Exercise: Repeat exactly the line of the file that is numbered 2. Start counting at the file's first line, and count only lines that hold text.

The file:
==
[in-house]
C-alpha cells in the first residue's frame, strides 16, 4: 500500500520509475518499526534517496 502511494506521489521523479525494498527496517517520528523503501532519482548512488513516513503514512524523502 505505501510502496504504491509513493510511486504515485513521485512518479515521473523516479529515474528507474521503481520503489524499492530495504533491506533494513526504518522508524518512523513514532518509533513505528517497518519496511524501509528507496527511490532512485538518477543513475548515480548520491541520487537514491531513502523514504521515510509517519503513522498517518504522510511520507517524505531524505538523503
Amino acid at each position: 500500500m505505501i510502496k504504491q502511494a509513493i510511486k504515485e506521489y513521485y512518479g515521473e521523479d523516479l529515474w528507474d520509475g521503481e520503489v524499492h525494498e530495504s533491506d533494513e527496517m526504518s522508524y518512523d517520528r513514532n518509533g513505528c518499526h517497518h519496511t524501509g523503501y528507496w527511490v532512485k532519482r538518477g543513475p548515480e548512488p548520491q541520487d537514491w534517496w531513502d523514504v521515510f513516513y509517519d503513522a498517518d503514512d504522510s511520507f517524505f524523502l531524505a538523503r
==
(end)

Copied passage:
C-alpha cells in the first residue's frame, strides 16, 4: 500500500520509475518499526534517496 502511494506521489521523479525494498527496517517520528523503501532519482548512488513516513503514512524523502 505505501510502496504504491509513493510511486504515485513521485512518479515521473523516479529515474528507474521503481520503489524499492530495504533491506533494513526504518522508524518512523513514532518509533513505528517497518519496511524501509528507496527511490532512485538518477543513475548515480548520491541520487537514491531513502523514504521515510509517519503513522498517518504522510511520507517524505531524505538523503